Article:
Scuba diving during Covid - is it safe, or are you diving into uncharted waters? It has been months since the coronavirus has kept us on dry land, marooned to the confines of our homes. But as the rules begin to change and things slowly begin to pick up pace, people are still apprehensive. Even if you have taken every precaution and booked your tickets to a seaside getaway, you may still be wondering if it’s safe to put on those diving fins. We’ve comprehensively answered all the questions you may have, plus a few you didn’t even think of, in our guide to scuba diving during Covid.
You may be under the impression that gorgeous coral reefs and thriving underwater life can only be found in exotic locations like the Andamans or Lakshadweep. However, India has several diving sites that offer the same stunning life to behold. The west coast of India has spots like Malvan and Goa, while the south has Murudeshwar & Netrani Island, Kovalam and Kochi. The eastern coast of India only has one spot for scuba diving, which is the gorgeous French-inspired Pondicherry.
Each of these locations will have multiple dive operators offering to take people on scuba dives. However, the time of year you visit is important as all sites have seasons in which no diving takes place due to rough seas, strong currents or erratic weather. Make sure you look up the best time to scuba dive for your preferred location before you book any tickets.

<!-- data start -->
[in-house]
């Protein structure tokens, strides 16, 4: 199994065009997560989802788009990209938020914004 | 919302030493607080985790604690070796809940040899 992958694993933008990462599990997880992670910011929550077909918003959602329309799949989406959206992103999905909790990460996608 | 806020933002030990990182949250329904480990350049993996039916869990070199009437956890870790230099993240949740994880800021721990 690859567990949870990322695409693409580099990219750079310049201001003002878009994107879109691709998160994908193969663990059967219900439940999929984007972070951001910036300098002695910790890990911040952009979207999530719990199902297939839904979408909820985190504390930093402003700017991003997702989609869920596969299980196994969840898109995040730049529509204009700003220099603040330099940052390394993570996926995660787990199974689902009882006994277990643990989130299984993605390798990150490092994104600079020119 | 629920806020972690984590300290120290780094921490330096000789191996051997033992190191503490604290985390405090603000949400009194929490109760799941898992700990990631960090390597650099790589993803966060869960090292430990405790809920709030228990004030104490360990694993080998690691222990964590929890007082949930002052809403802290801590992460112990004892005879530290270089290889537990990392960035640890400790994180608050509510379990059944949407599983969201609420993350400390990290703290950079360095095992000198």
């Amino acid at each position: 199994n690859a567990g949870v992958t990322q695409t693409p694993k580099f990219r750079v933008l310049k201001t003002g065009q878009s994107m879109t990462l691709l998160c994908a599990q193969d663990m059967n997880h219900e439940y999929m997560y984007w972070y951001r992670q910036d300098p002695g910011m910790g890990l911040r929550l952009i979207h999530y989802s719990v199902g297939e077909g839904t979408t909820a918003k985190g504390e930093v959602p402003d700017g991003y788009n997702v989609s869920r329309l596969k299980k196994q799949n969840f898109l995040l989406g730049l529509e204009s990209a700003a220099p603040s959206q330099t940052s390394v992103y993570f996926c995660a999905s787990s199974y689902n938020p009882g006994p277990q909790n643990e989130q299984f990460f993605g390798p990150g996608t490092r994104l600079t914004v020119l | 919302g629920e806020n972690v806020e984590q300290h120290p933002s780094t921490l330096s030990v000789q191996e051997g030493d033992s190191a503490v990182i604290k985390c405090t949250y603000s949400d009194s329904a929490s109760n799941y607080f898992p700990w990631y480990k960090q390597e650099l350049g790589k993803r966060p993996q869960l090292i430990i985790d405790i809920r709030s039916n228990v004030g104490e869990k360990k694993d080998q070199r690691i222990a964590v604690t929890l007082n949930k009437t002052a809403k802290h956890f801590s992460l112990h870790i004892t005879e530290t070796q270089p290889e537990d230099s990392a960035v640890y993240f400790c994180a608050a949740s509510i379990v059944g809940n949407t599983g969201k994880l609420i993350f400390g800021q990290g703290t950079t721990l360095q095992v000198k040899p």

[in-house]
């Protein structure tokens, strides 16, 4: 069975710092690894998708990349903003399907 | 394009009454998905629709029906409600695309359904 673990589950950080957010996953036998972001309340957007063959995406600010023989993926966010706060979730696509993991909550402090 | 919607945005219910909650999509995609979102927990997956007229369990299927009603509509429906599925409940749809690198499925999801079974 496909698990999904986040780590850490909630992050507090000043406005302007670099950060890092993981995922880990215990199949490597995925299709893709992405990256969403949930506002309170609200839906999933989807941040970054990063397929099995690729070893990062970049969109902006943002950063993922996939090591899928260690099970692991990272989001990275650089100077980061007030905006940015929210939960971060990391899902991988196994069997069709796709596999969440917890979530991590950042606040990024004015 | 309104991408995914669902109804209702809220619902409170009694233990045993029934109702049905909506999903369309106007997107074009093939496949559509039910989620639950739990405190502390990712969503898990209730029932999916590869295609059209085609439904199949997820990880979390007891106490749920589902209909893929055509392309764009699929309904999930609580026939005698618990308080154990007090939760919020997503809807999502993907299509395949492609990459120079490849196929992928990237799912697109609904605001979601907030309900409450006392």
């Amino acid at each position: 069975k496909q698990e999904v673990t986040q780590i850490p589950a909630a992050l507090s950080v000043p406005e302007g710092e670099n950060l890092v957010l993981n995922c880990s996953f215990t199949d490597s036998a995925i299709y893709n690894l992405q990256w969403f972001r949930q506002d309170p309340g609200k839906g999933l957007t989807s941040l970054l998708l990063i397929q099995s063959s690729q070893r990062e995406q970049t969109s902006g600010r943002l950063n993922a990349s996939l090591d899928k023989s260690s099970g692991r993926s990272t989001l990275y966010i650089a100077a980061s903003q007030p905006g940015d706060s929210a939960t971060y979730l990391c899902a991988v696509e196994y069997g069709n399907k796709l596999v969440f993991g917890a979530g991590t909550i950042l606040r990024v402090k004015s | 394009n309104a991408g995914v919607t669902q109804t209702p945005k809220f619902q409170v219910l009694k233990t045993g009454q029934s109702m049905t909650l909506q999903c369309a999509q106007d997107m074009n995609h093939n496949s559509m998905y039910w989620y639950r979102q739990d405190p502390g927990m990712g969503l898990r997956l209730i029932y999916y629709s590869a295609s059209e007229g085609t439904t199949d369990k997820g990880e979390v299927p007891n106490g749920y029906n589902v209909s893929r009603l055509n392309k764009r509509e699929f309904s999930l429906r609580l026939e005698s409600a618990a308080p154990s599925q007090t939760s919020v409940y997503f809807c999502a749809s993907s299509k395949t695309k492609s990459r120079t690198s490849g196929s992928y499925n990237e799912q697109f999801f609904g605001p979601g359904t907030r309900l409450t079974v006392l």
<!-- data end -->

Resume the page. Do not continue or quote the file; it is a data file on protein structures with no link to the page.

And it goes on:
Also keep in mind that not all sites will be allowed to organise dives due to the coronavirus. For instance, the dive spots near Murudeshwar and Netrani Island in Karnataka have recently opened for divers. Sites in Goa were instructed to remain shut for the winter tourist season. Ensure you thoroughly research the state regulations for each location, calling up operators to personally enquire if you have to.
At a time when people are taking precautionary measures before stepping out for a walk, it becomes paramount to exercise caution when choosing a dive operator for your dive. The good news is that the full form of SCUBA is ‘Self-contained underwater breathing apparatus’, with an emphasis on ‘self contained’. The worry? The virus can easily be transmitted if the apparatus and gear is not properly sanitized between use.
A good thing to do is contact the dive operators in advance, thoroughly asking about their safety protocol for Covid. Their communication should be transparent and clear if they are indeed taking every precaution to ensure their divers’ safety. You have the right to request for information on the measures they are taking, including whether their staff and instructors are social distancing and what their disinfection procedures are.
Another green flag is when the operators ask you questions about your health, and insist on documentation to ensure you’re fit for a dive. This shows responsibility and professionalism on their part.
Due to its nature, there are always some health-related procedures to be followed when scuba diving. All divers are given a form to fill in which they must enlist any disabilities, illnesses and medical conditions they have. Generally, it is recommended that pregnant women, people with heart conditions or other serious conditions, and people with back problems avoid scuba diving.